The sheer incongruity of Charles Schulz's ageless innocents grappling with substance abuse, rampant hormones, sexual orientation and the peer pressures of adolescence has innate satiric potential. Director Nick DeGruccio and a talented cast mine abundant laughs from these transpositions, particularly in some well-crafted monologues, and modulate Royal's sometimes jarring shifts of tone with notable finesse.

Our narrator, called simply CB (Joseph Porter), is still the perpetual loser enslaved to predictable conformity, though the play's dark edge is apparent when we first see him mourning his faithful beagle, who had to be put to sleep after contracting rabies.

Ever-philosophical Linus (Jaden Leigh) is now a Buddhist stoner; Lucy's alter-ego (Megan McNulty) is an institutionalized pyromaniac who still tortures CB with mind-twisting psychoanalysis. CB's younger sister (Andrea Bowen) wittily cycles through increasingly outlandish identities, while Christine Lakin and Lauren Robyne are deliciously catty as self-absorbed teen incarnations of Peppermint Patty and Marcie.

The Schroeder-like introverted piano prodigy (Wyatt Fenner) is possibly gay and a hazing target for Pigpen stand-in (Nick Ballard), a homophobic jock almost unrecognizably mutated into a plot device for the play's real agenda.

Unfortunately, shoehorning a sermon against gay-bashing into a "Peanuts" spoof makes for an awkward hybrid. On the one hand, there's little affection for Schulz's iconic characters -- simply dragging them through the mud for cheap laughs without showing comparable creativity comes off as mean. If we set aside the parody context and consider just the story, we're left with clichéd, heavy-handed melodrama.

This show wants to be "Avenue Q" and "The Laramie Project," but there's no way to split the difference.

-- Philip Brandes

"Dog Sees God: Confessions of a Teenage Blockhead," Hudson Backstage Theatre, 6539 Santa Monica Blvd., Hollywood. 8 p.m. Fridays and Saturdays, 3 and 7 p.m. Sundays. Ends July 6. $25-$30. (323) 960-7774. Running time: 2 hour, 15 minutes.

'Hello,' there are other people here

Over the course of "Hello, My Name Is ____" at the Garage Theatre in Long Beach, you may find yourself becoming quite fond of the colorful and personable perpetrators of this world-premiere "original" play.

Once freed from the proceedings, however, you realize you must have been suffering from the Stockholm syndrome. The captors/creators get points for sheer playfulness, but seldom includes the other kids on the playground -- in this case, the audience -- in their arcane game.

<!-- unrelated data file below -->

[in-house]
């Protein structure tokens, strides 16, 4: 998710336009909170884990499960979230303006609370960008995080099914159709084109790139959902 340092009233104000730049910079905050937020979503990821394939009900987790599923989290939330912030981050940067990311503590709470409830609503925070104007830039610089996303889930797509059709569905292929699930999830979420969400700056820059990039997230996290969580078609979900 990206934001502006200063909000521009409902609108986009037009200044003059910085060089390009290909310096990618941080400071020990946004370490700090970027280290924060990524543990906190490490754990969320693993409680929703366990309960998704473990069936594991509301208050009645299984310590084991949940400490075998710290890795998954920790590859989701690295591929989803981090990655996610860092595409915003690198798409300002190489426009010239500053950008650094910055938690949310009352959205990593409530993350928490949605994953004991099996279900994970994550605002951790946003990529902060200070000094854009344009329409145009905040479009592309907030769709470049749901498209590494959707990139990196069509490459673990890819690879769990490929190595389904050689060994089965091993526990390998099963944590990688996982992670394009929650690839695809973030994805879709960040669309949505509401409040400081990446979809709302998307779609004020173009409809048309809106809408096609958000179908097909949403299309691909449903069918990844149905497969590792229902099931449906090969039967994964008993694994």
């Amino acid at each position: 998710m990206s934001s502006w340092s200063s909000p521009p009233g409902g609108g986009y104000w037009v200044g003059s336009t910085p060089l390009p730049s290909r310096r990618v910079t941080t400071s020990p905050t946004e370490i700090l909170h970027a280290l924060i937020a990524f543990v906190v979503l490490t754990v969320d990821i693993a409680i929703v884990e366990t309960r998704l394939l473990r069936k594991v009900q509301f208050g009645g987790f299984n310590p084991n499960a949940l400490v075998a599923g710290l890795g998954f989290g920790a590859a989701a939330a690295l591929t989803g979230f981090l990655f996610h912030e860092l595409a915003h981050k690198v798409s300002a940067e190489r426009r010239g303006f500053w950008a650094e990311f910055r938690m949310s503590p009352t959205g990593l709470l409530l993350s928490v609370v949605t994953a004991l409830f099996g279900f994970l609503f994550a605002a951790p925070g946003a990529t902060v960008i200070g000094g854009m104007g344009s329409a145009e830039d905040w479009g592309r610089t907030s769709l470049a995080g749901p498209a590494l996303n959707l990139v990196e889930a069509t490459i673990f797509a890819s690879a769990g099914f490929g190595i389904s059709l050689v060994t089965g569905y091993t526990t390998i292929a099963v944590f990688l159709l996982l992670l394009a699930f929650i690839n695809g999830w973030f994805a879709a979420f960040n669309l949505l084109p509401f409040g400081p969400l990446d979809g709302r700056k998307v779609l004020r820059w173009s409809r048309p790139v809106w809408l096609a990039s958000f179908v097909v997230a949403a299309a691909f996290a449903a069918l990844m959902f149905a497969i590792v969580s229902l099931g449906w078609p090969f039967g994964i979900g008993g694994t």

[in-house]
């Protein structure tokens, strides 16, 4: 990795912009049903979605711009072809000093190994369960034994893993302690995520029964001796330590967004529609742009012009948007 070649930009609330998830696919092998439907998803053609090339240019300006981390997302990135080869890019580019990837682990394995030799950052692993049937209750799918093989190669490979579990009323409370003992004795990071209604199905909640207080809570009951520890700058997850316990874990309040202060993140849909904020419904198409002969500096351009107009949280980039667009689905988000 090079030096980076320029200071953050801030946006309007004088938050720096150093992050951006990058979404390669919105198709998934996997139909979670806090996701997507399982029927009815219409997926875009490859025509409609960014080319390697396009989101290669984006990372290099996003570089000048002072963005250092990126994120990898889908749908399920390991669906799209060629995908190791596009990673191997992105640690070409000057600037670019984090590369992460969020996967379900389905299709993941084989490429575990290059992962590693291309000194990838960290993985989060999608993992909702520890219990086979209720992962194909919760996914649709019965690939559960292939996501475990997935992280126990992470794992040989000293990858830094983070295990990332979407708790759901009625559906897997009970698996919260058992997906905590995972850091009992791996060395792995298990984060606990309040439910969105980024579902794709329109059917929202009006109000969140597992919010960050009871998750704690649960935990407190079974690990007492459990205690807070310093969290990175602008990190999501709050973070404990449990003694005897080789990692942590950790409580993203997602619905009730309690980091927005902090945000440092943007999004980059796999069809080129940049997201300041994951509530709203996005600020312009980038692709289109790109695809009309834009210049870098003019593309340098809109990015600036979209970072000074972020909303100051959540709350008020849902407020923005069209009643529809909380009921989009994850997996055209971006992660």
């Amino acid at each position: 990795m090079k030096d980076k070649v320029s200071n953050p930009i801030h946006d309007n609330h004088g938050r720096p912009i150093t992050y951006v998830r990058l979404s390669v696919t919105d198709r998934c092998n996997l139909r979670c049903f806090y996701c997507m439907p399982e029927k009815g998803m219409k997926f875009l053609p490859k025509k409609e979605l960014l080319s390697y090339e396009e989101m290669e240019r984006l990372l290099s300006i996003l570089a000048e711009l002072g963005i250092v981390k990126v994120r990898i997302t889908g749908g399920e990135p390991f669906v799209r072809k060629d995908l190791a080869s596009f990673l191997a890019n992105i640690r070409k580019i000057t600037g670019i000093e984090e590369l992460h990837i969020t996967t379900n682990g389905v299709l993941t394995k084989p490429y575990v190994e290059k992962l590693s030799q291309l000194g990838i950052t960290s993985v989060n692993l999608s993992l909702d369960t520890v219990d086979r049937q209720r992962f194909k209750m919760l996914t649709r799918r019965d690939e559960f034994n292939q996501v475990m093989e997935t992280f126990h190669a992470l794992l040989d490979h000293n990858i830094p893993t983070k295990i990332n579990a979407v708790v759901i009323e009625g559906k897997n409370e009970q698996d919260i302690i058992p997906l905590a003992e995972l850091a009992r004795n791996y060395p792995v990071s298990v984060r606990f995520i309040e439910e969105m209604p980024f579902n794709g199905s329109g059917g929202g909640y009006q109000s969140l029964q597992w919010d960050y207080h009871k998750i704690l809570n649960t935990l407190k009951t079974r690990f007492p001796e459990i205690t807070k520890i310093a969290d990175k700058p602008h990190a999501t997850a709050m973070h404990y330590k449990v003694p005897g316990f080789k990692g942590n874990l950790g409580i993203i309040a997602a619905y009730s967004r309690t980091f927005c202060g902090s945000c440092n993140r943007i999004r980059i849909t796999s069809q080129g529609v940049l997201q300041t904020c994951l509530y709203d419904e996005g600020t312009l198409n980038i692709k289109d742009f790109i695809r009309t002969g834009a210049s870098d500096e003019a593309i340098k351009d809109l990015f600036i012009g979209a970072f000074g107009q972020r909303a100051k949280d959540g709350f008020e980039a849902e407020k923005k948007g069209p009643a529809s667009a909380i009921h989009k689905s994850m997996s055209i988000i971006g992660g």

The show initially takes the form of a seminar presided over by Mike Ollenhertz (Jamie Sweet), a cheesy motivational speaker who spends the bulk of his remarks toying with the far-fetched acronym, C.O.M.M.U.N.I.C.A.T.I.O.N. (Communication Opportunities Made Meaningful Using New Intellectual Capacities Already Twined Inside Our Noggins). From there, the story segues into a behind-the-scenes look at the Garage cast brainstorming ideas for its show. And to make matters more unfathomable, various comedy sketches, more notable for their absurdity than their humor, are roughly interspliced into the whole.

The problem is that the play succeeds neither as parody nor comedy nor absurdism. It's all committee-designed, but the messy result feels as if this particular committee did the bulk of the rehearsing at a late-night keg party. And why an intermission break was necessary between the overlong first act and the astonishingly brief second is a pure puzzlement.

Best not to judge, however, on the basis of "Hello" alone. Despite this misfire, the performers are a pleasing bunch whom we would love to see expend their considerable energies on a more worthy vehicle.

-- F. Kathleen Foley

"Hello, My Name Is ____" Garage Theatre, 251 E. 7th St., Long Beach. 8 p.m. Thursdays through Saturdays. $14. Ends July 13. (866) 811-4111. Running time: 1 hour, 40 minutes.

Intellectualizing with mad 'Lucia'

Literary history swarms with accounts of fragile psyches undone by love, and "Lucia Mad" undoes with the best of them. Don Nigro's ornate fantasia about James Joyce's daughter and her unrequited yen for Samuel Beckett is nothing if not faithful to the existentialist underpinnings of its real-life figures.

In its valiant Alive Theatre staging in Long Beach, the audience sits in L-formation around a playing area framed by candles floating in bowls of water. Director Craig Fleming opens with a note of disarming lunacy, as a knock on the outside doors admits Lucia (the vivid Jill Taylor), who cranks up the gramophone and lip-syncs in cracked Dennis Potter fashion.

This recurring motif, like the various others that Nigro deploys in his stream-of-consciousness scenario, works because of Taylor's restlessly controlled title portrayal. As lithe as a Denishawn dancer, Taylor's sudden silences and piquant timing nicely offset lighting designer Chris Batstone's deadpan Beckett.

Rory Cowan makes an enjoyable Joyce, clipped and authoritative, and though Danielle Dauphinee feels faintly anachronistic as long-suffering wife Nora, her dry sarcasm fits the absurdist vaudeville ethos. Ryan McClary and Aaron Van Geem are broad but serviceable in dual supporting roles.

Whether their agreeable fervor and Fleming's direction will translate to general audiences is a trickier paradox. There is skillful pastiche in Nigro's script and sly symbolic juxtaposition, but also a raft of references that may tickle devotees of "Ulysses" and "Waiting for Godot" while baffling the uninitiated.

Although "Lucia Mad" announces a company well worth watching, the net effect is highly specialized, most recommendable to scholars and cognoscenti.

-- David C. Nichols

"Lucia Mad," Hotel Lafayette, Executive Ballroom, 528 E. Broadway Ave., Long Beach. 8 p.m. Fridays and Saturdays; 4 p.m. this Sunday only. $18. Running time: 2 hours, 10 minutes.